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At long last, it has returned.  It’s time again for the fabulous fruits of my travel over the vast concourses of the internet.  Every time I try to go more than a week, I just end up with more I feel compelled to include.  So I have provided a bounteous helping of the the best of  the internet’s mind, body,  and soul.  Dig in and enjoy. Read the rest of this entry »

After an all too long break it’s back, the best and brightest of all things Mind, Soul, and Body on the internet-that I could find, anyway.  I am a bit short on introduction today, dig in and enjoy- Read the rest of this entry »

     It is a strange thing to sit at the end of a very long, very intense road that is training to be a physician and take a look back on the winding, arduous road I took to get here.  I am now endeavoring to prove I have done all of it by gathering documentation of the past 15 years of my life in excruciating detail.  With just one final test to go, my neurology boards,  I have become an absolute master at the ubiquitous modern knowledge measuring tool, namely I can fill bubbles on a scan sheet in completely, inside the lines with a no. 2 pencil, choosing only one answer and always guessing if I don’t know.

   It is amazing how standardized tests have become the mainstay of education these days.  Colleges and medical schools use them to differentiate students, nations use them to compare their system to other nations, and No Child Left Behind uses them to set minimum standards for funding our schools.   We use them to prove we can drive in most states.  We use them to measure IQ’s all over the internet.  We use them to poll current public opinion.  We use them to test marketing for the latest breakfast sandwich.  Mensa and the triple nine society determine your eligibility for geniushood by these tests.  Everyone can be boiled down to how they fill out these neat little bubbles.  Read the rest of this entry »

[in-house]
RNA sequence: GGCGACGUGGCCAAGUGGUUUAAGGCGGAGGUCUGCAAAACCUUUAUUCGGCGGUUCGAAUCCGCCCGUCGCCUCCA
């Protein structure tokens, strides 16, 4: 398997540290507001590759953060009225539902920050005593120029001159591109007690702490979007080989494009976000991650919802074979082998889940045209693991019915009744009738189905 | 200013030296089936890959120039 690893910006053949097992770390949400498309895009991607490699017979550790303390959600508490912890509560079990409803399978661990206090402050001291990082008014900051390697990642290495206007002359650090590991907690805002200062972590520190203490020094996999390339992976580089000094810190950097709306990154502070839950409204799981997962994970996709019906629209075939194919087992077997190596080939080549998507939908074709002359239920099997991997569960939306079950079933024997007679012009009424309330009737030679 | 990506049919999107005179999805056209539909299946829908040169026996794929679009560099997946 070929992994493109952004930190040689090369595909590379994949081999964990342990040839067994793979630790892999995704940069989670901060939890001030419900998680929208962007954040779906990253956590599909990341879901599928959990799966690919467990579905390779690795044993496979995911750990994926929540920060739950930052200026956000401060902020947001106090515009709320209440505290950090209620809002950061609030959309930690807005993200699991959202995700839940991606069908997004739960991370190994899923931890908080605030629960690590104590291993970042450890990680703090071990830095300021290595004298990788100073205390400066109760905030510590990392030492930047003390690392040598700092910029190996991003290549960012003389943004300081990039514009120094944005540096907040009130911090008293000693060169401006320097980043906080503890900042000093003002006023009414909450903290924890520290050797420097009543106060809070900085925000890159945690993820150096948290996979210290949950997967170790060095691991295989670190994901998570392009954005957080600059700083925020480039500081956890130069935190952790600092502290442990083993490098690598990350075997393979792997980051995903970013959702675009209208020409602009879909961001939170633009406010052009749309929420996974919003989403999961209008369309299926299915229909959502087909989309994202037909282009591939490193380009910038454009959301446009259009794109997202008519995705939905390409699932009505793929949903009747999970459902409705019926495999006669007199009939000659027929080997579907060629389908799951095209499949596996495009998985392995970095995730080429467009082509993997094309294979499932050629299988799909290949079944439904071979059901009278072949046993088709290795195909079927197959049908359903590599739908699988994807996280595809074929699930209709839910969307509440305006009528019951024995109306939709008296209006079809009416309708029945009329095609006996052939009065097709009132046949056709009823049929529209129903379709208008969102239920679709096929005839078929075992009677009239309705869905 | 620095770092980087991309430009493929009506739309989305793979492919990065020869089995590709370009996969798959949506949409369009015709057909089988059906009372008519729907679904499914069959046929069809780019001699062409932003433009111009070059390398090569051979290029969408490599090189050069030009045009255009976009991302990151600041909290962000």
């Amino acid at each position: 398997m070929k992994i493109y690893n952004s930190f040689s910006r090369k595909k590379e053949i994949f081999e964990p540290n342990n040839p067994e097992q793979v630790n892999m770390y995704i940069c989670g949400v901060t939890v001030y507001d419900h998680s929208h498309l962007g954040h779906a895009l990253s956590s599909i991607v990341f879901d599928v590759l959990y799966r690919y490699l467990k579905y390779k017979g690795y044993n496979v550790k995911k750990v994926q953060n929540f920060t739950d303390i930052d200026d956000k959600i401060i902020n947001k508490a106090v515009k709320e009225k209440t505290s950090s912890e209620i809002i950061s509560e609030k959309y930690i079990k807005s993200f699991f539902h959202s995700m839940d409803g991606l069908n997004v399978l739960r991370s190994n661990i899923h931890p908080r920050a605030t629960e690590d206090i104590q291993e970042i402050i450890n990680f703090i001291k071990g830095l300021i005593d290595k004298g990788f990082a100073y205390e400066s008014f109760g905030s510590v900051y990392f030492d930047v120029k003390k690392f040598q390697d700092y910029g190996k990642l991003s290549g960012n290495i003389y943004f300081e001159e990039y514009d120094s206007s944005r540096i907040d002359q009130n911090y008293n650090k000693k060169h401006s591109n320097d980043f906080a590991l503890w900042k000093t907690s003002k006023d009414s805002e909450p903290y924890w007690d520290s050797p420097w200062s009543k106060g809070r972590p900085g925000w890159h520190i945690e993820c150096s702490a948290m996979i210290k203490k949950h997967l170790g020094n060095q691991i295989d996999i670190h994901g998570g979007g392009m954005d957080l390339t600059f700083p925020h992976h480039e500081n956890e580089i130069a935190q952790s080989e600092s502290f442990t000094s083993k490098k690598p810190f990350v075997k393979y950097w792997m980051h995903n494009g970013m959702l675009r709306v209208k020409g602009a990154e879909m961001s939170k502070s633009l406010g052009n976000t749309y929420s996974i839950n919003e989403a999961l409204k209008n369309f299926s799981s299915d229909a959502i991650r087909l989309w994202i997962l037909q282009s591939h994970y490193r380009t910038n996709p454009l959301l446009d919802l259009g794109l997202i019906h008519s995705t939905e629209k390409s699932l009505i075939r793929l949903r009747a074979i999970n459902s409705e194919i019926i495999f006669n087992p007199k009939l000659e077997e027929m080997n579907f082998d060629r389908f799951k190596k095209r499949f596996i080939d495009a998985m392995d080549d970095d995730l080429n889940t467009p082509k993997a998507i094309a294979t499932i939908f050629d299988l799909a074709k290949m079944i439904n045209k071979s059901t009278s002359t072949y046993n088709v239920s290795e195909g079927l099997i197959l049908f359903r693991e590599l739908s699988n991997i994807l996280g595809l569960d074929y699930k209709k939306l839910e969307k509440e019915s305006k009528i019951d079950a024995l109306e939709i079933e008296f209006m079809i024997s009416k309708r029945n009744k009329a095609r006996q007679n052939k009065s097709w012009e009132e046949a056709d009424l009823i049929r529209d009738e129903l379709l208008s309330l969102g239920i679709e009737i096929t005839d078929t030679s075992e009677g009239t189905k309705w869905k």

What is dignity?  It seems a simple question.  Merriam-Webster calls it the quality of being worthy, honored, or esteemed, also seriousness of manner, appearance, or language.    So dignity is something a person has, and something a person can be treated with.  What gives a person dignity?  Who should be treated with dignity? Read the rest of this entry »

Every man can, if he so desires, become the sculptor his own brain“.
             Santiago Ramon y Cajal (1852-1934)
                             Spanish Neuroscientist

  Life is distinguished from the inanimate by its ability to recreate itself and hold a pattern.  Throughout our lives, The very material we are made up of is recycled or regenerated.  Every few weeks we completely change out the cells that compose our skin.   The body is constantly in a state of regenerating itself.  Even the bones are borrowing or depositing calcium throughout our lives.  The machinery of our cells are constantly disposing of waste, replacing damaged portions, killing cells that are old or dysfunctional and making new ones.  All this processes are kept in order by our genetic information.  In essence the only thing that holds our form and keeps it from weathering away and degenerating is our DNA.  This is the master set of instructions that our cells use to replace, rebuild, and develop us into the body we now have.  It is the ultimate difference between the collection of elements that is us, and a rock.